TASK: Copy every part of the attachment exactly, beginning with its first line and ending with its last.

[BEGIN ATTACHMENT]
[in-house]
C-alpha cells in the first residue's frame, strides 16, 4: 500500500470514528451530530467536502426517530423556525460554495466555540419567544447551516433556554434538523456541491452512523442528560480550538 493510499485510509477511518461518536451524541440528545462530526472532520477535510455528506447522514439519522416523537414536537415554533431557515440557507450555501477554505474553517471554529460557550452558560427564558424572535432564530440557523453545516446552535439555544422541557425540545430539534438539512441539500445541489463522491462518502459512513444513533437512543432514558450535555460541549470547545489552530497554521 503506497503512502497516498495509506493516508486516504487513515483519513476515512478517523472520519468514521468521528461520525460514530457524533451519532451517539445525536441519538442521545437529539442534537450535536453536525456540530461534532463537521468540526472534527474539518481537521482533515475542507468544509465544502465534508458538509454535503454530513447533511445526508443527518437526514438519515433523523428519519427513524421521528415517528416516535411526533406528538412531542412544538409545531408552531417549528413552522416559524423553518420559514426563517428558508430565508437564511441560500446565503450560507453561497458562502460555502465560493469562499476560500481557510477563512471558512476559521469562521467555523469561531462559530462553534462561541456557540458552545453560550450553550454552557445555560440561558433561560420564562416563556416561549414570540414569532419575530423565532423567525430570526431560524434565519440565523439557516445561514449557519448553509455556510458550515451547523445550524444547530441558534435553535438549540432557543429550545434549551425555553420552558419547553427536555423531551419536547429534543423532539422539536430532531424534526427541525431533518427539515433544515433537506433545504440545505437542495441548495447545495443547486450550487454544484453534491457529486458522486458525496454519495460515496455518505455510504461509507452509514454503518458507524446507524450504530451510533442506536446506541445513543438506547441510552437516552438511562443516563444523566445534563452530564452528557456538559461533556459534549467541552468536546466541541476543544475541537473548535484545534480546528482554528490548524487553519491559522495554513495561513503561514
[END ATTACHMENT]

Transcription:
[in-house]
C-alpha cells in the first residue's frame, strides 16, 4: 500500500470514528451530530467536502426517530423556525460554495466555540419567544447551516433556554434538523456541491452512523442528560480550538 493510499485510509477511518461518536451524541440528545462530526472532520477535510455528506447522514439519522416523537414536537415554533431557515440557507450555501477554505474553517471554529460557550452558560427564558424572535432564530440557523453545516446552535439555544422541557425540545430539534438539512441539500445541489463522491462518502459512513444513533437512543432514558450535555460541549470547545489552530497554521 503506497503512502497516498495509506493516508486516504487513515483519513476515512478517523472520519468514521468521528461520525460514530457524533451519532451517539445525536441519538442521545437529539442534537450535536453536525456540530461534532463537521468540526472534527474539518481537521482533515475542507468544509465544502465534508458538509454535503454530513447533511445526508443527518437526514438519515433523523428519519427513524421521528415517528416516535411526533406528538412531542412544538409545531408552531417549528413552522416559524423553518420559514426563517428558508430565508437564511441560500446565503450560507453561497458562502460555502465560493469562499476560500481557510477563512471558512476559521469562521467555523469561531462559530462553534462561541456557540458552545453560550450553550454552557445555560440561558433561560420564562416563556416561549414570540414569532419575530423565532423567525430570526431560524434565519440565523439557516445561514449557519448553509455556510458550515451547523445550524444547530441558534435553535438549540432557543429550545434549551425555553420552558419547553427536555423531551419536547429534543423532539422539536430532531424534526427541525431533518427539515433544515433537506433545504440545505437542495441548495447545495443547486450550487454544484453534491457529486458522486458525496454519495460515496455518505455510504461509507452509514454503518458507524446507524450504530451510533442506536446506541445513543438506547441510552437516552438511562443516563444523566445534563452530564452528557456538559461533556459534549467541552468536546466541541476543544475541537473548535484545534480546528482554528490548524487553519491559522495554513495561513503561514